When I was at school, I got into coding because of a love of games. I wanted to make my own!
I ended up making over 10 games. My first games, were to put it politely, pretty shit, but they gradually improved and eventually I had a big hit and even earned some decent money with them!
My first games, Tato Plato. You are an intergalactic potato shooting other intergalactic potatoes with lasers. I basically just re-skinned someone elses game, but of course I boasted to my friends that I'd made it all myself 😂
One of my next games was called Buzz, this was my first big project. I spent hours on end after school perfecting the graphics and experimenting and learning about coding. You're a bee with grenades and a machine gun, tasked with protecting your hive from baddie bees attacking you with an array of blades, knives, scimitars and other such weaponry.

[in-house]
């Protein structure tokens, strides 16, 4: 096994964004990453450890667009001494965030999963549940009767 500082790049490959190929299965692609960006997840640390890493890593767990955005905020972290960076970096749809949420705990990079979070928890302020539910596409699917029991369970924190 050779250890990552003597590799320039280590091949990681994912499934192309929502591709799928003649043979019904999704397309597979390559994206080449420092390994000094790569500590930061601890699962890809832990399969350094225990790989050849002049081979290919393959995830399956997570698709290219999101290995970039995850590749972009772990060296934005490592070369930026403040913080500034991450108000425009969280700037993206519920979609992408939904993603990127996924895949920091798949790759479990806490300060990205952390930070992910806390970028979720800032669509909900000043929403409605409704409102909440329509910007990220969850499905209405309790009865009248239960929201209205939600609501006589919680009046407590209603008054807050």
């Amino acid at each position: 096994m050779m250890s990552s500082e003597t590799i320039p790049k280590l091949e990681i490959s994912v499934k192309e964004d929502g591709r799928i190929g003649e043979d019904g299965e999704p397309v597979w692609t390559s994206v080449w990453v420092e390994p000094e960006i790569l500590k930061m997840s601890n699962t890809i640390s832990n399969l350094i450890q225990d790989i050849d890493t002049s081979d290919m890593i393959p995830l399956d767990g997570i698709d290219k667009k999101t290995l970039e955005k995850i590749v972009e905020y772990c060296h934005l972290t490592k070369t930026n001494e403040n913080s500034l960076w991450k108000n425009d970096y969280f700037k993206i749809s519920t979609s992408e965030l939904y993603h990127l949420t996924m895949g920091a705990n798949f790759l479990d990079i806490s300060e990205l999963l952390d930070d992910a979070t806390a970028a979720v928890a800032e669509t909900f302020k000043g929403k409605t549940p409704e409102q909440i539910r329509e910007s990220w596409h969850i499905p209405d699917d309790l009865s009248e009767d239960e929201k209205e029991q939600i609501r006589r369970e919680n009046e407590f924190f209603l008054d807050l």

After building a few half decent games, I realised there was some money in this business. So I started hiring game designers and finding sponsors for my games. I started by charging sponsors in the range of $1-2k, which was big money for a school kid barely out of his nappies 🤑
I made a pixel art game where you're a "always-smiling-circular-ice-cube" that must roll and jump it's way through mazes.
And followed up with a action packed game where your hero has a giant fist, ready to punch the lights out of anything and everything.
My most successful game was a war game. I coded and made the graphics myself. It received over 20 million plays back in it's heyday, across all the various game portals. I sold it for $10k and got easily $5k from advertising revenue. I was over the moon, and remember running frantically down the stairs to tell my mum the good news when it sold 🌝
My last game, and also by far my most ambitios game was a sequel to Snipedown. It had 3 bosses, loads of enemies, upgrades, easter-eggs, a gripping plot! But unfortunately by the time I finished this game, mobile had exploded onto the scene, and the Flash game market dried up. A powerful lesson on the importance of timing.